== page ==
Before construction began, Columbia University hired two prominent architects Rafeal Moneo and David Brody Bond Aeedas to design the fourteen story building. By choosing these well-known and outstanding architects, Columbia University was hoping to achieve a permanent impact of intricate design. With the help of a significant anonymous donor and the Sherman Fairchild and Booth Ferris Foundations, the 15,000 square foot project building of the Northwest Corner Building began building that spring of 2007.

Structural design for Northwest Corner building

By 2007, the construction began under Turner Construction Company also known for building Madison Square Garden and the Lincoln Center in New York City.  The Northwest Corner building would be built over Columbia’s Levin Gymnasium.  Since the new building was over the gym, its construction would allow for a Northwest Courtyard. The completion of the courtyard was the long time goal of McKim, Mead and White firm. This was the last building original planned for the Morningside Campus with the architectural firm that designed its completion from the beginning. The only problem the construction team faced was building above the already in place gym. Originally the gym was built to support the building since it was designed to include the Northwest Corner building. However, due to construction restrictions, the design needed to include a sustainable system, making it into a floating building. Therefore the gym would not be holding up the construction project, and would not interfere with the use of the gym during the three years of construction.

Part of the design that Columbia University wanted to achieve was the use of Stony Creek granite, in order for the new building to compliment and follow the theme of the existing buildings on campus. The construction company requested 5,000 cubic feet of stone in order to maintain a granite platform for the Northwest Corner Building. The high quality stone was extracted the granite quarry on Bear Island of the Thimble Islands. The construction was completed for the fall of 2010 at the beginning of the academic year.

Flesh and Stone describes Bear Island as Goat Island Quarry is a private quarry. This island was bought by Thomas Pearson in 1870, and is also known for distributing granite to bridges across the Connecticut River. The nickname Goat Island came from the original Swedish descendants that kept their goats on the island use of milk.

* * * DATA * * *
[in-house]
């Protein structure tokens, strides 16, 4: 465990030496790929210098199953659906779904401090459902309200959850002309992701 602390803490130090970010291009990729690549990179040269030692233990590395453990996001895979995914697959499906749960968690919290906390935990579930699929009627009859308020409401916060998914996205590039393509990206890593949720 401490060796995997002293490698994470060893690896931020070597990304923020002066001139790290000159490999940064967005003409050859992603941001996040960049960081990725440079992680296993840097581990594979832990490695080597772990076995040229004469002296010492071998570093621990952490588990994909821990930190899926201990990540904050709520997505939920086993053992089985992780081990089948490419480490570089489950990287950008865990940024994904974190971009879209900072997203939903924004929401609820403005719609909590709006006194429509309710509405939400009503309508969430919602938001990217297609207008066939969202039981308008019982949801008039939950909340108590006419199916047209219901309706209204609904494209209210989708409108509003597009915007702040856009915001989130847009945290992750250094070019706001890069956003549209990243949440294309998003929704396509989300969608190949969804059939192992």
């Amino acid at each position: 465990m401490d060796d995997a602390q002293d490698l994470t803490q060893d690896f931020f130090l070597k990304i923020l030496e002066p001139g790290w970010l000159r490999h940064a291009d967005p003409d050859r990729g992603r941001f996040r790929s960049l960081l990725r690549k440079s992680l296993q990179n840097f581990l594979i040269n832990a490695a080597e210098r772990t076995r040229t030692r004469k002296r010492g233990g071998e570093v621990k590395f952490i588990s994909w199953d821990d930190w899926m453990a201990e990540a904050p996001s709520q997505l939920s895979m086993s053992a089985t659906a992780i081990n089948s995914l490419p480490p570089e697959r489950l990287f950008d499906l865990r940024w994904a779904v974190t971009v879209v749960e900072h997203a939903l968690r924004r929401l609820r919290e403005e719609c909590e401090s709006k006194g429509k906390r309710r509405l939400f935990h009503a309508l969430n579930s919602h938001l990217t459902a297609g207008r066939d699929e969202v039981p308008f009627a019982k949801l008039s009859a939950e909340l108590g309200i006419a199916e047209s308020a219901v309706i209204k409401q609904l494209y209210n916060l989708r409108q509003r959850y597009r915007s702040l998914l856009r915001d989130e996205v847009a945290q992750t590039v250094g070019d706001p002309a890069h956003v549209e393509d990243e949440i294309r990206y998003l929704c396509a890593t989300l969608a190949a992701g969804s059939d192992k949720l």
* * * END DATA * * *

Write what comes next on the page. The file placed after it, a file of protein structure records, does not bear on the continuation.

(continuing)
Stony Creek granite’s use in major and many academic and residential halls has allowed  prosper students, alumni, visitors, and current students to see the beauty that comes from quarries in a small town, Branford CT. Overall the main focus researching Columbia University allows people to understand that from the very first center piece at the Morningside campus, to the most recent built the university still incorporates the natural beauty of Stony Creek granite.

Completed Northwest Corner building

 

 

 

 

 

 

References

  1. Deford, Deborah. Flesh and Stone: Stony Creek and the Age of Granite.
  2. Columbia University www.columbia.edu
  3. Seward, Aaron. In Detail: Columbia U.’s Northwest Corner Building. The Architect’s Newspaper. 6/03/09.
  4. Turner Construction Company website. http://www.turnerconstruction.com/newyork/content.asp?d=6005
  5. University Seminar on the History of Columbia University http://beatl.barnard.columbia.edu/cuhistory/archives/bergdoll.htm
  6. Columbia University Quarterly. Published by Columbia University Press, Volume XI Number 1. December 1906. http://books.google.com/books?id=UTMoAAAAYAAJ&pg=PA401&lpg=PA401&dq=stony+creek+granite+columbia+university&source=bl&ots=mYOpGHcX4x&sig=nz4XVirLOxd_3r-BcBlbdc5YN4Q&hl=en&ei=fae7TLjnLYee8waTnqDPCQ&sa=X&oi=book_result&ct=result&resnum=3&ved=0CBcQ6AEwAjgK#v=onepage&q=stony%20creek%20granite%20columbia%20university&f=false
  7. Linn, Charles. Nondestructive Testing Probes Dome’s Safety. Architect Record. http://archrecord.construction.com/features/archives/0303feature-1.asp
  8. The Princeton Review. 2010. www.princetonreview.com/columbia
Last Updated on Wednesday, 03 November 2010 17:52  

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Flesh and Stone

Flesh and Stone - Stony Creek and the Age of Granite - buy at Amazon.com
Available on Amazon

Uncirculated: Shrink wrapped in clear plastic from original Italian publisher, 1999. Ships with fresh samples of sparkling Stony Creek pink granite for historians, collectors, geologists and classrooms. Additional samples available upon request.